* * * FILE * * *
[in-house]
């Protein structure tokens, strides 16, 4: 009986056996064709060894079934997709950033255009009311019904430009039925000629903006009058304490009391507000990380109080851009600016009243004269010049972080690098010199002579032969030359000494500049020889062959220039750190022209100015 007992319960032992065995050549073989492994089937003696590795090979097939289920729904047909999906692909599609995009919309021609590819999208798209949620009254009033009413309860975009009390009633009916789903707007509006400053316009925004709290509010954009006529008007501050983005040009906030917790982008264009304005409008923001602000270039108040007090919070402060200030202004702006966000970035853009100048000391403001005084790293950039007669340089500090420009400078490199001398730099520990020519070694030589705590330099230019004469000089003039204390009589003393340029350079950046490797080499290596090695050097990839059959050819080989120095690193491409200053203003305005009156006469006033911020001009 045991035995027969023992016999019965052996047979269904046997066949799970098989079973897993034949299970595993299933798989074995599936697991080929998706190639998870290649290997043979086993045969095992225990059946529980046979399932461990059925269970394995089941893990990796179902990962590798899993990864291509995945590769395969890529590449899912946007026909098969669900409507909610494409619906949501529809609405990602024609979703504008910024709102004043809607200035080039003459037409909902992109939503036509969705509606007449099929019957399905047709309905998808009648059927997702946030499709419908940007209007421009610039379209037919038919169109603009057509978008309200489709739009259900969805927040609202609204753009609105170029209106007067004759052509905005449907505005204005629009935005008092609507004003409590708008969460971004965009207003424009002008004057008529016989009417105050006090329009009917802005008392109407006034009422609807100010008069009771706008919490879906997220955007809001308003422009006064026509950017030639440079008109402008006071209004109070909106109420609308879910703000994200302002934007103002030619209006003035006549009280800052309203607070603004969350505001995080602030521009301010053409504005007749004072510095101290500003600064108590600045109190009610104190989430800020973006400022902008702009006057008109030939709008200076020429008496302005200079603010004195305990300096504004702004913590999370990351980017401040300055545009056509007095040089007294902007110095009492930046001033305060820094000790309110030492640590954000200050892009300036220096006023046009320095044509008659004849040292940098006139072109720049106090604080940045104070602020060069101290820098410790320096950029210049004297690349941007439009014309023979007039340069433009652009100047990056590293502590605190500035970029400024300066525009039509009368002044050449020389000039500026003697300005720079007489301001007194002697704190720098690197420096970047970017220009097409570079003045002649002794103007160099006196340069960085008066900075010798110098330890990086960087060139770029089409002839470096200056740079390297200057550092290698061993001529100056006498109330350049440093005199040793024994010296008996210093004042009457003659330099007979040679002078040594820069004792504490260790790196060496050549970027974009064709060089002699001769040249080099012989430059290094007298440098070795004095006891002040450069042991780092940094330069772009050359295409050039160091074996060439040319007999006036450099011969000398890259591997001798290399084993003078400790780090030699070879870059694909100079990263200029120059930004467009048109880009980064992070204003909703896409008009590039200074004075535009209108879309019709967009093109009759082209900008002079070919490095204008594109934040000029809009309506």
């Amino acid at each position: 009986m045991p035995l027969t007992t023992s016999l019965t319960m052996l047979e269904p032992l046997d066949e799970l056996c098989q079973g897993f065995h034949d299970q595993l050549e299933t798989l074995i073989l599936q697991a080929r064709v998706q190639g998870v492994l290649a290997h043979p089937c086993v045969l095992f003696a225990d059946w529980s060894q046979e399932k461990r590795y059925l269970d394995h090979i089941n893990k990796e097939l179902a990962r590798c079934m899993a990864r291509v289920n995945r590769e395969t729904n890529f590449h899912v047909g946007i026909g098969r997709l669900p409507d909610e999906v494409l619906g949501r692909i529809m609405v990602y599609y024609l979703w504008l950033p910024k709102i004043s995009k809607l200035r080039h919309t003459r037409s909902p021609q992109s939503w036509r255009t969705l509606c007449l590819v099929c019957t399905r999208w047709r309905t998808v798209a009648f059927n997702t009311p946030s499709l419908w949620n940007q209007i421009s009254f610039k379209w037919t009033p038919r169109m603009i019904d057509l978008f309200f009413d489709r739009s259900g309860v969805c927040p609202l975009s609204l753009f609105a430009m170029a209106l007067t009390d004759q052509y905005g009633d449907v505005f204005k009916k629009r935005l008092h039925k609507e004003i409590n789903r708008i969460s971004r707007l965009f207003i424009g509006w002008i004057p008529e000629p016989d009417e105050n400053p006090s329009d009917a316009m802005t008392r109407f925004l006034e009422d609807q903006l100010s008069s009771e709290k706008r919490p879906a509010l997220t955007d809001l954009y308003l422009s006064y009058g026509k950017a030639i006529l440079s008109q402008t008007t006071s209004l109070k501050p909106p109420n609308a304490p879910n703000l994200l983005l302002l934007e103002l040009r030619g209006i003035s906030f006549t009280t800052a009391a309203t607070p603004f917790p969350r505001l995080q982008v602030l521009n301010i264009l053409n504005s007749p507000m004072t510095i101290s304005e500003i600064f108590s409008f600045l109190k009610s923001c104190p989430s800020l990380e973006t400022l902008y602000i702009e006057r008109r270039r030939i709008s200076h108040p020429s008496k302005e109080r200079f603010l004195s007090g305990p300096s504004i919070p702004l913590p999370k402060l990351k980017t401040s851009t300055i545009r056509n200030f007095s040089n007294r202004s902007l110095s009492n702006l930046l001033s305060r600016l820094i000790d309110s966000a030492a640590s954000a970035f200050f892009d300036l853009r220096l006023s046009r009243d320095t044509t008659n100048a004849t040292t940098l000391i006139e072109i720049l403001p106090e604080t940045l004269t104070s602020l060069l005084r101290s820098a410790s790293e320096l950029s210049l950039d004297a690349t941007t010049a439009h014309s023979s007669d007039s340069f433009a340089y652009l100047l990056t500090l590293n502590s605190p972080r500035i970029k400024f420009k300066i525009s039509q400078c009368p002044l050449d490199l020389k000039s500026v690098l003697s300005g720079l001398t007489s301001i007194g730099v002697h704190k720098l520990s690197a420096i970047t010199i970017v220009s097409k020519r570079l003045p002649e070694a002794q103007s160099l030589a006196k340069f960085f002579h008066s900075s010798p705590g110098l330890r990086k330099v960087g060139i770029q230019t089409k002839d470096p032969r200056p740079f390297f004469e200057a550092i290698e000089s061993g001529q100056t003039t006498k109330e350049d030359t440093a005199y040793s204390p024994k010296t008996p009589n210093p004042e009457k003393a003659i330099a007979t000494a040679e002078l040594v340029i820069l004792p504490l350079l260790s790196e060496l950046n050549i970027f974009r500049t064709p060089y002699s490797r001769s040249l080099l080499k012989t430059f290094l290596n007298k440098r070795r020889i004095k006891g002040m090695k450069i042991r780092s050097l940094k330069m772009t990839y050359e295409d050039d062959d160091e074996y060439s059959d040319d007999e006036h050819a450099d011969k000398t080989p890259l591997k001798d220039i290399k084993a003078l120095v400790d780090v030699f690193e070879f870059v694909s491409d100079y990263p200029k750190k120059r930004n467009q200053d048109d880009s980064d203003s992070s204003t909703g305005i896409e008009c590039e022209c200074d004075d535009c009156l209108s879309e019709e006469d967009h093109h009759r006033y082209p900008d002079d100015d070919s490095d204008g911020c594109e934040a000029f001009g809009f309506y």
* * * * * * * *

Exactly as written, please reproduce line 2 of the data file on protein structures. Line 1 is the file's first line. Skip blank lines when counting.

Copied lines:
């Protein structure tokens, strides 16, 4: 009986056996064709060894079934997709950033255009009311019904430009039925000629903006009058304490009391507000990380109080851009600016009243004269010049972080690098010199002579032969030359000494500049020889062959220039750190022209100015 007992319960032992065995050549073989492994089937003696590795090979097939289920729904047909999906692909599609995009919309021609590819999208798209949620009254009033009413309860975009009390009633009916789903707007509006400053316009925004709290509010954009006529008007501050983005040009906030917790982008264009304005409008923001602000270039108040007090919070402060200030202004702006966000970035853009100048000391403001005084790293950039007669340089500090420009400078490199001398730099520990020519070694030589705590330099230019004469000089003039204390009589003393340029350079950046490797080499290596090695050097990839059959050819080989120095690193491409200053203003305005009156006469006033911020001009 045991035995027969023992016999019965052996047979269904046997066949799970098989079973897993034949299970595993299933798989074995599936697991080929998706190639998870290649290997043979086993045969095992225990059946529980046979399932461990059925269970394995089941893990990796179902990962590798899993990864291509995945590769395969890529590449899912946007026909098969669900409507909610494409619906949501529809609405990602024609979703504008910024709102004043809607200035080039003459037409909902992109939503036509969705509606007449099929019957399905047709309905998808009648059927997702946030499709419908940007209007421009610039379209037919038919169109603009057509978008309200489709739009259900969805927040609202609204753009609105170029209106007067004759052509905005449907505005204005629009935005008092609507004003409590708008969460971004965009207003424009002008004057008529016989009417105050006090329009009917802005008392109407006034009422609807100010008069009771706008919490879906997220955007809001308003422009006064026509950017030639440079008109402008006071209004109070909106109420609308879910703000994200302002934007103002030619209006003035006549009280800052309203607070603004969350505001995080602030521009301010053409504005007749004072510095101290500003600064108590600045109190009610104190989430800020973006400022902008702009006057008109030939709008200076020429008496302005200079603010004195305990300096504004702004913590999370990351980017401040300055545009056509007095040089007294902007110095009492930046001033305060820094000790309110030492640590954000200050892009300036220096006023046009320095044509008659004849040292940098006139072109720049106090604080940045104070602020060069101290820098410790320096950029210049004297690349941007439009014309023979007039340069433009652009100047990056590293502590605190500035970029400024300066525009039509009368002044050449020389000039500026003697300005720079007489301001007194002697704190720098690197420096970047970017220009097409570079003045002649002794103007160099006196340069960085008066900075010798110098330890990086960087060139770029089409002839470096200056740079390297200057550092290698061993001529100056006498109330350049440093005199040793024994010296008996210093004042009457003659330099007979040679002078040594820069004792504490260790790196060496050549970027974009064709060089002699001769040249080099012989430059290094007298440098070795004095006891002040450069042991780092940094330069772009050359295409050039160091074996060439040319007999006036450099011969000398890259591997001798290399084993003078400790780090030699070879870059694909100079990263200029120059930004467009048109880009980064992070204003909703896409008009590039200074004075535009209108879309019709967009093109009759082209900008002079070919490095204008594109934040000029809009309506």